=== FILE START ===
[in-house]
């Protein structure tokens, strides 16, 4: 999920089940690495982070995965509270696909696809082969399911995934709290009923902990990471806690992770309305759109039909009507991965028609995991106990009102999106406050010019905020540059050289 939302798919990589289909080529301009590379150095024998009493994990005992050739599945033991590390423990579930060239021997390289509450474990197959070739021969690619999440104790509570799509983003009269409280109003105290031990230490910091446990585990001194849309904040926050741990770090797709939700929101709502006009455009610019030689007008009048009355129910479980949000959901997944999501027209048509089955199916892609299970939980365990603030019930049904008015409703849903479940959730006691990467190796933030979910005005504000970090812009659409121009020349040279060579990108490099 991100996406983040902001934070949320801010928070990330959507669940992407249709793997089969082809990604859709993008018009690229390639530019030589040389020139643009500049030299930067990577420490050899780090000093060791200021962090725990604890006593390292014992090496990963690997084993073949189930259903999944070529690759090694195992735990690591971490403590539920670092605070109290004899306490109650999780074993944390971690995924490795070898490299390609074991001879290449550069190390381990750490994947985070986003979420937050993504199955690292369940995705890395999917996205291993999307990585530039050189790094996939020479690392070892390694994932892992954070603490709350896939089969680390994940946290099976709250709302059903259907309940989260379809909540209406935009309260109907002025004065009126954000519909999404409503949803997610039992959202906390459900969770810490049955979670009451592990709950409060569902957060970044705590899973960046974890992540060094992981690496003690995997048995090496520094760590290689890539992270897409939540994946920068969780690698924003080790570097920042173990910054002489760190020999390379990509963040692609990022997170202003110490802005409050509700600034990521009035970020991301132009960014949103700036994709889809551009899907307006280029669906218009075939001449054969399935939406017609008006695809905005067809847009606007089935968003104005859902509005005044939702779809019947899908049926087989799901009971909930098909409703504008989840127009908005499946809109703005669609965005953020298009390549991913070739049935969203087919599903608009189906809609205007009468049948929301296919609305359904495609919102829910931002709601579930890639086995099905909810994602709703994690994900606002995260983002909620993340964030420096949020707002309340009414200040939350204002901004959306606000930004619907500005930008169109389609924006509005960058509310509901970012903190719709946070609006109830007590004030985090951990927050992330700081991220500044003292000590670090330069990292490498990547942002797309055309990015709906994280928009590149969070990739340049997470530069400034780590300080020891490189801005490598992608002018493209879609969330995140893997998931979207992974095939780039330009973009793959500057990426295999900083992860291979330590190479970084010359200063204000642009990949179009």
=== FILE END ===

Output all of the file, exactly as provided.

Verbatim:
[in-house]
């Protein structure tokens, strides 16, 4: 999920089940690495982070995965509270696909696809082969399911995934709290009923902990990471806690992770309305759109039909009507991965028609995991106990009102999106406050010019905020540059050289 939302798919990589289909080529301009590379150095024998009493994990005992050739599945033991590390423990579930060239021997390289509450474990197959070739021969690619999440104790509570799509983003009269409280109003105290031990230490910091446990585990001194849309904040926050741990770090797709939700929101709502006009455009610019030689007008009048009355129910479980949000959901997944999501027209048509089955199916892609299970939980365990603030019930049904008015409703849903479940959730006691990467190796933030979910005005504000970090812009659409121009020349040279060579990108490099 991100996406983040902001934070949320801010928070990330959507669940992407249709793997089969082809990604859709993008018009690229390639530019030589040389020139643009500049030299930067990577420490050899780090000093060791200021962090725990604890006593390292014992090496990963690997084993073949189930259903999944070529690759090694195992735990690591971490403590539920670092605070109290004899306490109650999780074993944390971690995924490795070898490299390609074991001879290449550069190390381990750490994947985070986003979420937050993504199955690292369940995705890395999917996205291993999307990585530039050189790094996939020479690392070892390694994932892992954070603490709350896939089969680390994940946290099976709250709302059903259907309940989260379809909540209406935009309260109907002025004065009126954000519909999404409503949803997610039992959202906390459900969770810490049955979670009451592990709950409060569902957060970044705590899973960046974890992540060094992981690496003690995997048995090496520094760590290689890539992270897409939540994946920068969780690698924003080790570097920042173990910054002489760190020999390379990509963040692609990022997170202003110490802005409050509700600034990521009035970020991301132009960014949103700036994709889809551009899907307006280029669906218009075939001449054969399935939406017609008006695809905005067809847009606007089935968003104005859902509005005044939702779809019947899908049926087989799901009971909930098909409703504008989840127009908005499946809109703005669609965005953020298009390549991913070739049935969203087919599903608009189906809609205007009468049948929301296919609305359904495609919102829910931002709601579930890639086995099905909810994602709703994690994900606002995260983002909620993340964030420096949020707002309340009414200040939350204002901004959306606000930004619907500005930008169109389609924006509005960058509310509901970012903190719709946070609006109830007590004030985090951990927050992330700081991220500044003292000590670090330069990292490498990547942002797309055309990015709906994280928009590149969070990739340049997470530069400034780590300080020891490189801005490598992608002018493209879609969330995140893997998931979207992974095939780039330009973009793959500057990426295999900083992860291979330590190479970084010359200063204000642009990949179009």